Discovery Files

Indo-Pacific corals more resilient to climate change than Atlantic corals

Researchers expose flexibility that may boost long-term resilience to climate change

In the face of global warming and other environmental changes, corals in the Atlantic Ocean have declined precipitously in recent years, while corals in the Pacific and Indian Oceans are faring better.

By describing several species of symbiotic algae that these corals need to grow, an international team led by Penn State scientists has found that these mutualistic relationships in the Indo-Pacific may be more flexible and ultimately resilient to higher ocean temperatures than those in the Atlantic.

Coral reefs are vast geological structures made of calcium carbonate produced by coral animals whose colonies possess dense populations of photosynthetic algae from the family Symbiodiniaceae — herein referred to as "symbionts" — within their tissues. Coral bleaching occurs when environmental conditions, such as rising ocean temperatures, cause the relationship between the algae and the coral animals to breakdown, resulting in a white, or bleached, colony. While corals can recover, bleaching may result in coral mortality, depending on the intensity and duration of the stress.

"Coral bleaching not only affects the corals themselves, but also entire ecosystems of organisms — from invertebrates, like sea urchins and spiny lobsters, to vertebrates, like fish and sea turtles," said Penn State biologist Todd LaJeunesse. "It's important to study the biology of corals and their symbionts so we can predict how they will respond to future environmental changes, especially ocean warming."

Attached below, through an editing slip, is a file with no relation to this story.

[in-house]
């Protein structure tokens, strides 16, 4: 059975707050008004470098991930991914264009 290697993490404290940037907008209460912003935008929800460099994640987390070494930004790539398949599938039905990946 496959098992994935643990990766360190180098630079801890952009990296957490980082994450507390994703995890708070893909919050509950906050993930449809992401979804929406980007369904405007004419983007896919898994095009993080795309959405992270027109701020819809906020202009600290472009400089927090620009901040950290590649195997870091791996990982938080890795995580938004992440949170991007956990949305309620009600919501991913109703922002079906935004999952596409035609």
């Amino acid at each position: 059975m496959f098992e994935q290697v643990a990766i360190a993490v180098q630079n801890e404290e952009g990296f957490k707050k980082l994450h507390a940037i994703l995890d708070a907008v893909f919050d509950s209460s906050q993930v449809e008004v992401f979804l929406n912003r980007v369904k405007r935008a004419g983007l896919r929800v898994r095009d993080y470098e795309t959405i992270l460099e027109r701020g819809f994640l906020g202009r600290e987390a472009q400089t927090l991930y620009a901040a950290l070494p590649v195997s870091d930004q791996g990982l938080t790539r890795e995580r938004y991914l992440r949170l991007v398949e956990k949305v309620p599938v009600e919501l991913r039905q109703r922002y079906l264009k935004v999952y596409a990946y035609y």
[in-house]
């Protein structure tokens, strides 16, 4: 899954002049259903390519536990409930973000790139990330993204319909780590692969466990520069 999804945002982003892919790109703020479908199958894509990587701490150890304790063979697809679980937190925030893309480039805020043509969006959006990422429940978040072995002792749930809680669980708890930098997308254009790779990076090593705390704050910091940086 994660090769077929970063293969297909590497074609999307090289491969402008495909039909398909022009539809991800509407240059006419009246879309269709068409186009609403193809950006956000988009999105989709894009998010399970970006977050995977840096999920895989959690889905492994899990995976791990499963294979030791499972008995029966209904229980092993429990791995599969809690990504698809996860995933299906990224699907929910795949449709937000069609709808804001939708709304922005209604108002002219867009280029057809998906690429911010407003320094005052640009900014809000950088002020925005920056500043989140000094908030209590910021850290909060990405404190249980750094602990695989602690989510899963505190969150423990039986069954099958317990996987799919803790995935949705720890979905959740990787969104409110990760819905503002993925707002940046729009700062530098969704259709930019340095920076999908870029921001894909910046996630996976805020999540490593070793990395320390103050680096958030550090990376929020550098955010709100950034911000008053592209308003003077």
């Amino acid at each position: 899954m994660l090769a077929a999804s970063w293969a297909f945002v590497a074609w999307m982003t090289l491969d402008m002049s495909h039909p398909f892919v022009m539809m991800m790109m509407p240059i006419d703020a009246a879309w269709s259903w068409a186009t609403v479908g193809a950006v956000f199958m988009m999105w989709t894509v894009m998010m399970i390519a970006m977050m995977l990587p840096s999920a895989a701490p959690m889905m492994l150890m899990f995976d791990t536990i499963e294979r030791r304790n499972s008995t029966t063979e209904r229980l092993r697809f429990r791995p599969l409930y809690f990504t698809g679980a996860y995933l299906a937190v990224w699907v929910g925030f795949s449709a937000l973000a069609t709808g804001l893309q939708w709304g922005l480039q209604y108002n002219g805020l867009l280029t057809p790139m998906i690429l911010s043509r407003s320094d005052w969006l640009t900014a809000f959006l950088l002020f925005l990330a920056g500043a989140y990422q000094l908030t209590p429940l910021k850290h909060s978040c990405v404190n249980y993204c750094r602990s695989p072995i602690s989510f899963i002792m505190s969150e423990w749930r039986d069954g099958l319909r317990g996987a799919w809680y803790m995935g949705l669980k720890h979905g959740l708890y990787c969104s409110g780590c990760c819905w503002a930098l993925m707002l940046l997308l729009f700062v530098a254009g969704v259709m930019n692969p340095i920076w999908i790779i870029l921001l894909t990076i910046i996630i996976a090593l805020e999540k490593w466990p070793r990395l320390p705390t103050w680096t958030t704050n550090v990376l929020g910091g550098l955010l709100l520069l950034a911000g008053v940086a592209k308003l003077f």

But, LaJeunesse said, not all corals and symbionts respond in the same way. That's because the world's oceans contain thousands of species of corals, each with their own unique attributes. And, until recently, he said, no one really appreciated the vast diversity of symbiont species and their importance to coral survival.

As LaJeunesse and his colleagues began to describe symbiont species, they learned that some are specialists — meaning they can only associate with one or a few species of coral hosts — whereas others are generalists — meaning they can associate with many species of coral hosts. In addition, they found that some corals, especially from the Caribbean, rely on specialist symbionts, whereas corals from the Indo-Pacific associate with generalists.

The lack of flexibility among Caribbean corals may make them more sensitive to environmental changes while Indo-Pacific corals with more flexible partnerships may withstand greater environmental change. "It's possible that these species may come to dominate coral communities as Earth's oceans warm and more sensitive symbionts die out," said LaJeunesse.

The U.S. National Science Foundation-supported research, published in the Journal of Phycology, provides formal descriptions for several host-generalist symbiont species in the Indo-Pacific region. To conduct their study, the researchers collected samples of coral from across the Indo-Pacific, including the reefs of Palau, Thailand, Zanzibar of Tanzania, the Phoenix Islands, Australia's Great Barrier Reef and New Caledonia.

"This study demonstrates the complexity of the coral-symbiont relationship and may help shed light on why some coral species are faring better than others in a changing ocean," said Cynthia Suchman, a program director in NSF's Division of Ocean Sciences.